Sales of new homes fell for the third straight month in July, a sign that housing remains a drag on the economy. If the current pace continues, 2011 would be the worst year for new-home sales on records dating back at least half a century.
Sales fell nearly 1 percent in July to a seasonally adjusted annual rate of 298,000, the Commerce Department said Tuesday. That's less than half the 700,000 that economists say represent a healthy market.
Last year, 323,000 homes were sold — the worst year on records that go back to 1963.
While new homes represent less than one-fifth of the housing market, they have an outsize impact on the economy. Each home built creates an average of three jobs and $90,000 in taxes, according to the National Association of Home Builders.
High unemployment, larger required down payments and tougher lending standards are preventing many people from buying homes.
Home mortgage applications for purchases fell to a nearly 15-year low last week as resurgent worries about the strength of the economy kept buyers at bay, an industry group said on Wednesday.
The Mortgage Bankers Association said its seasonally adjusted index of mortgage application activity, which includes both refinancing and home purchase demand, fell 2.4 percent in the week ended August 19.
The seasonally adjusted gauge of loan requests for home purchases tumbled 5.7 percent to its lowest level since December 1996, the MBA said. Refinance demand also sagged as interest rates rose, with the refinance index slipping 1.7 percent.
Fixed mortgage rates edged up this week from their lowest levels in decades. But few have been able to capitalize on them.
The average rate on the 30-year fixed mortgage rose to 4.22 percent, Freddie Mac said Thursday. That's up from 4.15 percent last week, the lowest level on records dating to 1971.
The average rate on the 15-year fixed mortgage, a popular refinancing option, rose to 3.44 percent. Last week it fell to 3.36 percent.
When September rolled around, this news came in:
Builders broke ground on fewer homes in August, a reminder that the housing market remains depressed.
The Commerce Department said Tuesday that builders began work on a seasonally adjusted 571,000 homes last month, a 5 percent decline from July. That's less than half the 1.2 million that economists say is consistent with healthy housing markets.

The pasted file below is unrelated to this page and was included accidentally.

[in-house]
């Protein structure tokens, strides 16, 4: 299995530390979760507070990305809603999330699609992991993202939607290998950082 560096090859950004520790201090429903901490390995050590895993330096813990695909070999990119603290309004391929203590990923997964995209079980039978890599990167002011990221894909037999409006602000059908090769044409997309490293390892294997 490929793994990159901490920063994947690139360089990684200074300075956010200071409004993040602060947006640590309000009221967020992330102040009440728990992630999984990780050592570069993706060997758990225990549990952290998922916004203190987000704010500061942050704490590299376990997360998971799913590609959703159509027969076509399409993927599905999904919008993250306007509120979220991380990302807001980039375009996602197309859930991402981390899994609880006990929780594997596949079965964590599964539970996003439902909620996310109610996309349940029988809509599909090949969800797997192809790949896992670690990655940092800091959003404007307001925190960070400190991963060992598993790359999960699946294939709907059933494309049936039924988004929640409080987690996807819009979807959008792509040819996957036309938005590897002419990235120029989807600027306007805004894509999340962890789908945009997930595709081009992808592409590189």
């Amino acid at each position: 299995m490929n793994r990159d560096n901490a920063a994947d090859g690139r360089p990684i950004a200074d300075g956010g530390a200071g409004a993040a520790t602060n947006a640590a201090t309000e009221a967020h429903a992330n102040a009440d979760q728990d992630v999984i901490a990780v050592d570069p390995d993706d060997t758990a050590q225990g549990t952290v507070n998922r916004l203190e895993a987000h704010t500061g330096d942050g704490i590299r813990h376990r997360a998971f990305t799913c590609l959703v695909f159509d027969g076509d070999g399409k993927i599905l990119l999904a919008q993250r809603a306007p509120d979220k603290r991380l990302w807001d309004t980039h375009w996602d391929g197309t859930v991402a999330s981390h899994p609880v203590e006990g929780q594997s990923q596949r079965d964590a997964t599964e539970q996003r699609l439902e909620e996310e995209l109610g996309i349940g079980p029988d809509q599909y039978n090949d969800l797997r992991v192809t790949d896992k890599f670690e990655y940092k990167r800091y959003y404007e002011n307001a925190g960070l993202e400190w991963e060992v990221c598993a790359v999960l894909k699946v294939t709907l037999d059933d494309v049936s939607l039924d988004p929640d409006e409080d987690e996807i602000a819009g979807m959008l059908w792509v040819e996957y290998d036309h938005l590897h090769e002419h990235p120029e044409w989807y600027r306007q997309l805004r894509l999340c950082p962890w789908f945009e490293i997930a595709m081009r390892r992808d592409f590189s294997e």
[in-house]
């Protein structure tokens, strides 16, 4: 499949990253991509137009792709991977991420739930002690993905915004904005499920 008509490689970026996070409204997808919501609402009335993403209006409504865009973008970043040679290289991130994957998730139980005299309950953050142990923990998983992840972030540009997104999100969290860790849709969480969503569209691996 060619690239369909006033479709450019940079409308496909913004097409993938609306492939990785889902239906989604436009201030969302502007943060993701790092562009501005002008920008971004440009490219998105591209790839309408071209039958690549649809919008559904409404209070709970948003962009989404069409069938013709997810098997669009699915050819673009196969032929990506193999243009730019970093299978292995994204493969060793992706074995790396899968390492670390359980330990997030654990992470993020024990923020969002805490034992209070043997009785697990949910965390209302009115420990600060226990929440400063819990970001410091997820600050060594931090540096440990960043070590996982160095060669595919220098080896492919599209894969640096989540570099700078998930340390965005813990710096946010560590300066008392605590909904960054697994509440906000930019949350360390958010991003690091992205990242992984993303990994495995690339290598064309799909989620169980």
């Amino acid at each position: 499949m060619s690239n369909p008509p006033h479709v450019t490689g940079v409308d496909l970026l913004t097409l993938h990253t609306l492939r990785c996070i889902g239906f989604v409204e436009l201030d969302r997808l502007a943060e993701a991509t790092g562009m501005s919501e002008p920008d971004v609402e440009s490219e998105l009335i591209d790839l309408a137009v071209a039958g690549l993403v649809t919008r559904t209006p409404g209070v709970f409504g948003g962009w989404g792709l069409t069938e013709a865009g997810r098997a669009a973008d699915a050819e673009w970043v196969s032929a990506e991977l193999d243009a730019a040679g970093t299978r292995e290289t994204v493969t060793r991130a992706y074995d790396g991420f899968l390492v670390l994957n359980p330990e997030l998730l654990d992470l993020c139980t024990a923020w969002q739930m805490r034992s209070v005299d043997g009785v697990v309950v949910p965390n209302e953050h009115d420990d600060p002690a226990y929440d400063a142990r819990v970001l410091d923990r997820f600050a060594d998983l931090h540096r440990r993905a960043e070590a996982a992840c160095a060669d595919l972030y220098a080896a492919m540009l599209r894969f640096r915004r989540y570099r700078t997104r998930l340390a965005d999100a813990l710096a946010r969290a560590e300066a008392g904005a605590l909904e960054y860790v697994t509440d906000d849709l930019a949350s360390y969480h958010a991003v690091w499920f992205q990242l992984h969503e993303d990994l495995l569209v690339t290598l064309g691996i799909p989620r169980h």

Single-family homes, which represent roughly two-thirds of home construction, fell 1.4 percent. Apartment building plunged 12.4 percent. Building permits, a gauge of future construction, rose 3.2 percent.
Hurricane Irene also slowed construction in the Northeast.
Overall, homebuilding fell to its lowest levels in 50 years in 2009, when builders began work on just 554,000 homes. Last year was not much better.
...depressed consumer and business sentiment is holding back recovery. The Conference Board, an industry group, said its index of consumer attitudes was little changed at 45.4 this month from 45.2 in August. Economists had expected a rise to 46.0.
"Consumers appear to have lost some hope in this recovery and may cause them to retrench spending, which could augur poorly for the recovery," said Millan Mulraine, a senior macro strategist at TD Securities in New York.
Details of the confidence report were mixed. More Americans plan to buy houses over the next six months, but fewer intend to purchase cars and other big-ticket items.
The steep stock market sell-off, political bickering in Washington over budget policy and the worsening debt crisis in Europe all have eroded confidence, viewed as a key gauge of consumer health.
Consumer spending data on Friday will shed more light whether the decline in equities -- with the Standard & Poor's 500 index down 13 percent since late July -- caused households to hunker down. Consumer spending, which accounts for more than two-thirds of U.S. economic activity, slowed sharply in the second quarter.
Sales and prices of new single-family U.S. homes fell in August despite historically low mortgage rates, underscoring the difficulties policymakers face in efforts to boost the moribund housing sector.